by Benjamin T. Branche
Consider this, at the time of your death your Will does not control who your property goes to when you die. This is a common occurrence when you fail to consider not all of your property passes pursuant to the terms of your Will. In many cases the Will only controls a small portion of your estate. The assets of your estate are broken down into three categories: joint property, contract property, and solely owned property.
Joint property is usually held as joint tenants with right of survivorship or tenants by the entireties, but such language is not required. Such property is not affected by the terms of your Will because it passes directly to the surviving joint holder.
Contract property includes trusts, IRAs, 401k’s, pensions, life insurance, and accounts with payable/transfer on death designations. Such property does not pass according to the terms of your Will because the beneficiary of such asset has been appointed pursuant to the terms of a trust document or a beneficiary designation form.
Solely owned property, is the only category of assets distributed pursuant to the terms of your Will. This is property that is in your name alone and does not have a beneficiary designation.
The category of property is an important consideration when you do your estate planning as such designations/ownership will override the terms of your Will and may result in trusts for taxes, children or disabled beneficiaries not being funded. Therefore such beneficiary may receive an asset before the intended age or at a time he/she is disabled.
Many Wills also include a tax clause that requires death taxes be paid out of the residue of the estate without taking into consideration that the beneficiary under the Will may be different from the beneficiary of contract or joint property. Such clause will result in the Will beneficiary paying taxes for unrelated individuals or his or her siblings who received the contract or joint property.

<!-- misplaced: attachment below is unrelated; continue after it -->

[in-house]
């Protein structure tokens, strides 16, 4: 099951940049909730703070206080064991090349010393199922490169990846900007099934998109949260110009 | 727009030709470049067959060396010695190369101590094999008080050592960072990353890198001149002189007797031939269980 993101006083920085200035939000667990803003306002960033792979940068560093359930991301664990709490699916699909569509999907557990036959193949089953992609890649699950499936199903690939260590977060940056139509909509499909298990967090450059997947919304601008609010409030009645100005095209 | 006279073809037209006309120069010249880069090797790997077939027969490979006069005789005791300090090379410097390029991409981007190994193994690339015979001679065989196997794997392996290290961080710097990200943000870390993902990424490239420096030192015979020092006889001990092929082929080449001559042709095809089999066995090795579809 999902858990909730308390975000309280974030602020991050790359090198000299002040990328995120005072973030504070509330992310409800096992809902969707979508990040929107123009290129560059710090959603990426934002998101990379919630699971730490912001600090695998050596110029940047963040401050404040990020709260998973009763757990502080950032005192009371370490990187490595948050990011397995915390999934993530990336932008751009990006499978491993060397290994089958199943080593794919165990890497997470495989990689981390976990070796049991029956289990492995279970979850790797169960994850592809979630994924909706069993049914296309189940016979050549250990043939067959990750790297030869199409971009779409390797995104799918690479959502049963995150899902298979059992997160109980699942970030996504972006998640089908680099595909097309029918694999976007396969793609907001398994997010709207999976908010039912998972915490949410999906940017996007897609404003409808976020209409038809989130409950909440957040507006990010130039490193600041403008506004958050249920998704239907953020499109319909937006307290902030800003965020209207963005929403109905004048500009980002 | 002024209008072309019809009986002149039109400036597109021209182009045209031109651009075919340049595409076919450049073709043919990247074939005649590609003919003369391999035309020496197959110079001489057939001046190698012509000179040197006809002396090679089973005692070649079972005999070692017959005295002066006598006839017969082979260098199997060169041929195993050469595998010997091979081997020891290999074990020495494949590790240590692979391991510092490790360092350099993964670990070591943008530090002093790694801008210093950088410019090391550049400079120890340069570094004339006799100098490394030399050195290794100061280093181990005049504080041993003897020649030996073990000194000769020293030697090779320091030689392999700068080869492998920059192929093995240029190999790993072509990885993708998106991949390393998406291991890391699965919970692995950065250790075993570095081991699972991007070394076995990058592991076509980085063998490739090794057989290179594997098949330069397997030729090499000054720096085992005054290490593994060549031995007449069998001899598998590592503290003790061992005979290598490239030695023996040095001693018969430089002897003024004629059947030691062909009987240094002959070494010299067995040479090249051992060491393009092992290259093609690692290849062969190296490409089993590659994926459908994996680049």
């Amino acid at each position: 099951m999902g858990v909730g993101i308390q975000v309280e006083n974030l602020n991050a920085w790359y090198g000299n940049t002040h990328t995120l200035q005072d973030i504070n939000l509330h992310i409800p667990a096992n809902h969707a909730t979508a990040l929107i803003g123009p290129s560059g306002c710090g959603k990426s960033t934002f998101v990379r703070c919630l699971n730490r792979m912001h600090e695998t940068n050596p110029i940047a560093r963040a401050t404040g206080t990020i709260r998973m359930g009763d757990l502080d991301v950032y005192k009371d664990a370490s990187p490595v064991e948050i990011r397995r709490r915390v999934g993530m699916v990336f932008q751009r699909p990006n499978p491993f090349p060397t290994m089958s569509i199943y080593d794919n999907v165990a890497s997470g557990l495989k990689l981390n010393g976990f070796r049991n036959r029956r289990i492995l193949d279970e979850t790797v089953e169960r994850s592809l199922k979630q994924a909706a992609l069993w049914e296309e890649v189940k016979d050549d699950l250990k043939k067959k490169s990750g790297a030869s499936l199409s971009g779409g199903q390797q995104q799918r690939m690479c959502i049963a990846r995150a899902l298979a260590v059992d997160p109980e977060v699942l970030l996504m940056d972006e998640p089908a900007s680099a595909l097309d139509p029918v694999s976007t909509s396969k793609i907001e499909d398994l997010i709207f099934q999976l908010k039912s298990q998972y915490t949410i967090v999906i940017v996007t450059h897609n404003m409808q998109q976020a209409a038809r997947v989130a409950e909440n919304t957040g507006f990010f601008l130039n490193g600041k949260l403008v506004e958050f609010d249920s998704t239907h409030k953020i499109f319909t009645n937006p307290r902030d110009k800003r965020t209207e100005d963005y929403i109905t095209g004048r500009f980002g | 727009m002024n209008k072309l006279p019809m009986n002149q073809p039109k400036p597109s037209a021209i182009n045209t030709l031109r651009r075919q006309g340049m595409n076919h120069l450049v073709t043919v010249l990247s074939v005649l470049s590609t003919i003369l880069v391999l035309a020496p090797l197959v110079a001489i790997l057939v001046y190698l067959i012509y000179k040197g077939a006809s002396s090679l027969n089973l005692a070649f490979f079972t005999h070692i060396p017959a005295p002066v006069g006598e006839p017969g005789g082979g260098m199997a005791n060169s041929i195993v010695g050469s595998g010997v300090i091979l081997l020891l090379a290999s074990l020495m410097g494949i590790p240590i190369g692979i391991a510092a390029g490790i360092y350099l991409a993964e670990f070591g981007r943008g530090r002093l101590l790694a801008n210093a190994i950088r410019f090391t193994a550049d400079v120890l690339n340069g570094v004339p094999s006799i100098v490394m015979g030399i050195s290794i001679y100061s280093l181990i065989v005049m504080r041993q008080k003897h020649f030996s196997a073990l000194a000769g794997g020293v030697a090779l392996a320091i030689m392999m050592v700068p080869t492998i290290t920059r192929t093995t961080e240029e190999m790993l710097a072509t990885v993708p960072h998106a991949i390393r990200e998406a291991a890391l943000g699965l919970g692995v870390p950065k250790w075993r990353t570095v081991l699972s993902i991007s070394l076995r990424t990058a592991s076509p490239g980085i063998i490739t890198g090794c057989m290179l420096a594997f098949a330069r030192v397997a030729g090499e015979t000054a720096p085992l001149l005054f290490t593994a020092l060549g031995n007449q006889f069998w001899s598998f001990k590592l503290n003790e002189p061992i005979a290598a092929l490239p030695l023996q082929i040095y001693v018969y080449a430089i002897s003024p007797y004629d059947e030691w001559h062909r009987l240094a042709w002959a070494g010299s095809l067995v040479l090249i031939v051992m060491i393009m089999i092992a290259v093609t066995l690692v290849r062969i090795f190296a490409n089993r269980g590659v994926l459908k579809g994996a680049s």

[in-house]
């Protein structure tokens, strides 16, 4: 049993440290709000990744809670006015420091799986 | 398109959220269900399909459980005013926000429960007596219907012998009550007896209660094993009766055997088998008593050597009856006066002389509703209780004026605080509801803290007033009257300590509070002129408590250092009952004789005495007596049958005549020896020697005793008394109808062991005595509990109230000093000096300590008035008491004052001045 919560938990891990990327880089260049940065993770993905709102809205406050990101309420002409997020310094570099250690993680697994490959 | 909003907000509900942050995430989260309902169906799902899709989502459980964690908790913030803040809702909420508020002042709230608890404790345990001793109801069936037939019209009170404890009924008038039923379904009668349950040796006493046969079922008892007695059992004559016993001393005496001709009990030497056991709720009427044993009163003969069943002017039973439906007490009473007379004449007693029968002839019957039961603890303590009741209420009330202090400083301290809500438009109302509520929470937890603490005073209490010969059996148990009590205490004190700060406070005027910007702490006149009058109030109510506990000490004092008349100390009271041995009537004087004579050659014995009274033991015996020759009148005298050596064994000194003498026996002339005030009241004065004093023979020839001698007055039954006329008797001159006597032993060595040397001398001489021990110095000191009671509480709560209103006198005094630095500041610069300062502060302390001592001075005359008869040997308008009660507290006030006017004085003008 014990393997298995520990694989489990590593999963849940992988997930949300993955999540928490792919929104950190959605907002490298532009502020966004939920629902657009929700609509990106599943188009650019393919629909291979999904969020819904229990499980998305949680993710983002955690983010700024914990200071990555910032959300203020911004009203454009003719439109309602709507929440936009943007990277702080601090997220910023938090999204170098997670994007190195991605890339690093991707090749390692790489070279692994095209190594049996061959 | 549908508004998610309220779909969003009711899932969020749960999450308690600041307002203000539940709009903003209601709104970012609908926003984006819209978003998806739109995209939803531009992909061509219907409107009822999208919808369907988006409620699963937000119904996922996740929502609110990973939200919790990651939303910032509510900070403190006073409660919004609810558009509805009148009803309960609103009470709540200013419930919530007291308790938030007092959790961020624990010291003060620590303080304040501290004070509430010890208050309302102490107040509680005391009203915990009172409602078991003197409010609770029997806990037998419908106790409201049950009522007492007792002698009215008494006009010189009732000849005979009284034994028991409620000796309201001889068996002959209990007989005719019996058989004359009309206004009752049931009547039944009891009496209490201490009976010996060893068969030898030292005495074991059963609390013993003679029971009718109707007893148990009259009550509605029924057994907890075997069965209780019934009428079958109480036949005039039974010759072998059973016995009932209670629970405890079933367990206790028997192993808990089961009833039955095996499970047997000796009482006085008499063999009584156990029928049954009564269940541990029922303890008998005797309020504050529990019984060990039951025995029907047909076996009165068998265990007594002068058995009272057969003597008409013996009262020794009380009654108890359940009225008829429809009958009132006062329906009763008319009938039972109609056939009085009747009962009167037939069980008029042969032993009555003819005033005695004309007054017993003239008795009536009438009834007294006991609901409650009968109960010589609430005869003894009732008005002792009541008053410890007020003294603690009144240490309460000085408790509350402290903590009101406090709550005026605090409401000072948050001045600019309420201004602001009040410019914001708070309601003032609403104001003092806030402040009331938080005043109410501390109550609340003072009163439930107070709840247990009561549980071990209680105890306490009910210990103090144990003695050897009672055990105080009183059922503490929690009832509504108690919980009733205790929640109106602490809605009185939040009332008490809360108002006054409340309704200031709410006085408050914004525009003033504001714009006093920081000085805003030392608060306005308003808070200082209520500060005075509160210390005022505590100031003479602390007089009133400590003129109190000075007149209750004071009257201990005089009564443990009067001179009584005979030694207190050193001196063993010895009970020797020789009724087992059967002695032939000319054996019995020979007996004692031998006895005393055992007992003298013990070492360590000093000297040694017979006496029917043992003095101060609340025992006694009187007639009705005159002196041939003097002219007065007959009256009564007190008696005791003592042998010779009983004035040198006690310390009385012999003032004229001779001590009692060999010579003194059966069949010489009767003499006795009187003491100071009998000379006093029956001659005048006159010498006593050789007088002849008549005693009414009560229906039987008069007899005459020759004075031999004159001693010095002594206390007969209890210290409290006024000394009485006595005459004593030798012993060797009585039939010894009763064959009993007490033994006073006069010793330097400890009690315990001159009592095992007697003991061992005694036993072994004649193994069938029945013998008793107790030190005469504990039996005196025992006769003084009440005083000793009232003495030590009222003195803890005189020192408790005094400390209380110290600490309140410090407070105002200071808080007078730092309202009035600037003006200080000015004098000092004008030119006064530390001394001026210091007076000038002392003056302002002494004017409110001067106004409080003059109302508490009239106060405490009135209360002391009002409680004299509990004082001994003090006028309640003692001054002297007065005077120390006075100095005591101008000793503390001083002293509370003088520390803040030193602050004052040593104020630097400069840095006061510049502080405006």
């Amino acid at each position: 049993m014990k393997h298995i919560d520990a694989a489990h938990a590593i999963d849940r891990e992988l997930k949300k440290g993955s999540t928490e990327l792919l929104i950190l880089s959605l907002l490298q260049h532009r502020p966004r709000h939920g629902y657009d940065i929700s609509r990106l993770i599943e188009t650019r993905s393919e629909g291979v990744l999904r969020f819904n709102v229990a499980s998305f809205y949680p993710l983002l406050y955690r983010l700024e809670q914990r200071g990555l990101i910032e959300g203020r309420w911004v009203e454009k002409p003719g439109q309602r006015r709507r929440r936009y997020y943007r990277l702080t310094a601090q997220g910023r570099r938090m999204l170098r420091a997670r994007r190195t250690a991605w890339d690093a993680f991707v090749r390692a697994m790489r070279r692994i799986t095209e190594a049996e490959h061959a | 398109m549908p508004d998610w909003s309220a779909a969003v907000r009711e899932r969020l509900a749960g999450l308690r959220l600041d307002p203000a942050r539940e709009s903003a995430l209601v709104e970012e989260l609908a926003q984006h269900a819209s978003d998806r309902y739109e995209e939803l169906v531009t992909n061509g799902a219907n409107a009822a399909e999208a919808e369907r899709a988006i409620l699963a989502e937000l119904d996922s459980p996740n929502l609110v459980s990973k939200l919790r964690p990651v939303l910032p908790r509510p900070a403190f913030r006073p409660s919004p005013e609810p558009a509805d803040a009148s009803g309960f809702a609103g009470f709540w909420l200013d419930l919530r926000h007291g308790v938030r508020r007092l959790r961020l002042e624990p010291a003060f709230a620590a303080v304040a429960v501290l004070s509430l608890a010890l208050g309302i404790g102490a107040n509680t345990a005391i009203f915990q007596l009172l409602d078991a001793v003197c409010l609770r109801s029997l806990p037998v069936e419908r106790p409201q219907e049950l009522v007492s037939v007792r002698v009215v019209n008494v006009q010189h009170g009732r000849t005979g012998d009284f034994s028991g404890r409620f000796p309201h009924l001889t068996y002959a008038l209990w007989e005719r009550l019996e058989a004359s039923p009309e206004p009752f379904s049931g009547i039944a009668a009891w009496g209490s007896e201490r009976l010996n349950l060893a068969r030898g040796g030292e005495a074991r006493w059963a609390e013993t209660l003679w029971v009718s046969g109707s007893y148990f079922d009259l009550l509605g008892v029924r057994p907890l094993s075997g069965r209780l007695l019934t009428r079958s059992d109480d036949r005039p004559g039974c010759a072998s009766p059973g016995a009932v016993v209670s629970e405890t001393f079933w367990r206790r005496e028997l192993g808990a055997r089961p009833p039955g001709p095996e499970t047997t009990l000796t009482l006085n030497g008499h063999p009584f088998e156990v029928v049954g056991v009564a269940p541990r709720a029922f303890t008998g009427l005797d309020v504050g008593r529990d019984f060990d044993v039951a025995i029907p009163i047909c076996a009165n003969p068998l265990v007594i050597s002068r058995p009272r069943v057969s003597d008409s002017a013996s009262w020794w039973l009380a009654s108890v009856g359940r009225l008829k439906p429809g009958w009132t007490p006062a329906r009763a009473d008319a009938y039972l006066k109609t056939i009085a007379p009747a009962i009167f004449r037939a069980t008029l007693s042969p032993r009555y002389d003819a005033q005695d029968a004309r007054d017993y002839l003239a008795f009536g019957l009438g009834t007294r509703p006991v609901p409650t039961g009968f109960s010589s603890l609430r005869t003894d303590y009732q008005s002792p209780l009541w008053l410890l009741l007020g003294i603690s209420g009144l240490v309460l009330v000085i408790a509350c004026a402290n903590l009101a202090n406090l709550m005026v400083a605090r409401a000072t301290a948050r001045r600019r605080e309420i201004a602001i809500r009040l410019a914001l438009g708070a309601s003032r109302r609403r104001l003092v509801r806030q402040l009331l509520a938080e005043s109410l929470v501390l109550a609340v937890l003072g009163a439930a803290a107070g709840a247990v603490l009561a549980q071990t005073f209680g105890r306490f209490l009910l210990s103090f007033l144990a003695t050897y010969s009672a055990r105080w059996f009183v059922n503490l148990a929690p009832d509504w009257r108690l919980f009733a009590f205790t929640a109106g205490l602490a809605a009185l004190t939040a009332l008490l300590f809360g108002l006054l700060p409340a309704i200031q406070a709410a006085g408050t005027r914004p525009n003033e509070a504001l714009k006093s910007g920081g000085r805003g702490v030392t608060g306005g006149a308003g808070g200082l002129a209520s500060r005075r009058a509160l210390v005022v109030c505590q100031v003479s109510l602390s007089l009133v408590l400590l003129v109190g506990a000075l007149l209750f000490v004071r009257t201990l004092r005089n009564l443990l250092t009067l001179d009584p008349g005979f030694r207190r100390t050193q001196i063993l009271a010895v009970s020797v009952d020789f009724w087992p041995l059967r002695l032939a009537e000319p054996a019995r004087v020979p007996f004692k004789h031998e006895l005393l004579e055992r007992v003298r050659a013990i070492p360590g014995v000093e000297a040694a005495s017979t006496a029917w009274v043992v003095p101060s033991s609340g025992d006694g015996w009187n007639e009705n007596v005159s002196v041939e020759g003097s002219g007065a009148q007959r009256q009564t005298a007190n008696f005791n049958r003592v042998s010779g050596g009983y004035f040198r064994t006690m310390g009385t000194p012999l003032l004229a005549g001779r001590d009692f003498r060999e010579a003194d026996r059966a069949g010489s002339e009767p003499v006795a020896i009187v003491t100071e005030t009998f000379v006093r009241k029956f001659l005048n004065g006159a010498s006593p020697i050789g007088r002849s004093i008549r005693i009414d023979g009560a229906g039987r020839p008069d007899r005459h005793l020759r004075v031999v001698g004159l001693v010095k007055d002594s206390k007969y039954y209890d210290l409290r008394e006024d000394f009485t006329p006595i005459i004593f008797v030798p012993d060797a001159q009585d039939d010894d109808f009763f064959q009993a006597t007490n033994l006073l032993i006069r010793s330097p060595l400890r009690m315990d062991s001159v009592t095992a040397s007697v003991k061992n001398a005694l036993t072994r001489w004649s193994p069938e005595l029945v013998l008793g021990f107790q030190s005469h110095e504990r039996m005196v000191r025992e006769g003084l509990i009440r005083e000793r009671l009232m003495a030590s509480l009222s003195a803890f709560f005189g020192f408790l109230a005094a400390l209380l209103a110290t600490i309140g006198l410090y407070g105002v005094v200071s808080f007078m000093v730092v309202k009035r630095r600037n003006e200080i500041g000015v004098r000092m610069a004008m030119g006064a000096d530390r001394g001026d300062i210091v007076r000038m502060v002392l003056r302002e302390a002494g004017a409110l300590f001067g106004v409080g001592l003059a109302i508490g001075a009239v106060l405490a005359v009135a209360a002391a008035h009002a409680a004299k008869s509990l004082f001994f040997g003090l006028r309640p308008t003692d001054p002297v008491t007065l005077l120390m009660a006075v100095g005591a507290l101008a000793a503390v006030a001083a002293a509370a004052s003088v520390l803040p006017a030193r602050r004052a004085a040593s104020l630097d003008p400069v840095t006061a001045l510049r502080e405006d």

Most importantly, many family disputes arise over the implication of the Multi-Party Deposit Account Act, which creates a presumption that assets in an account with co-owner pass to the surviving owner. It is not uncommon to hear that someone “put” his/her child on his/her checking and savings account. The impact of doing this could be substantial because the parties must now determine if the intent was so the co-owner receive the asset or so they could assist in paying bills. Many families spend a significant part of the estate in legal fees trying to determine the intent.
Keeping the above in mind, remember that when you do your estate planning it does not end with the execution of your Will. It is important to complete your planning by ensuring you have the correct beneficiaries named and your accounts are titled correctly. If careful planning is done, the problems discussed herein can be avoided.
Benjamin T. Branche, Esq. is an attorney at the law firm of Szaferman, Lakind, 101 Grovers Mill Road, Lawrenceville, NJ, 08648. He concentrates in tax, trusts, and estates, and business law. He can be reached at email@example.com or 609-275-0400.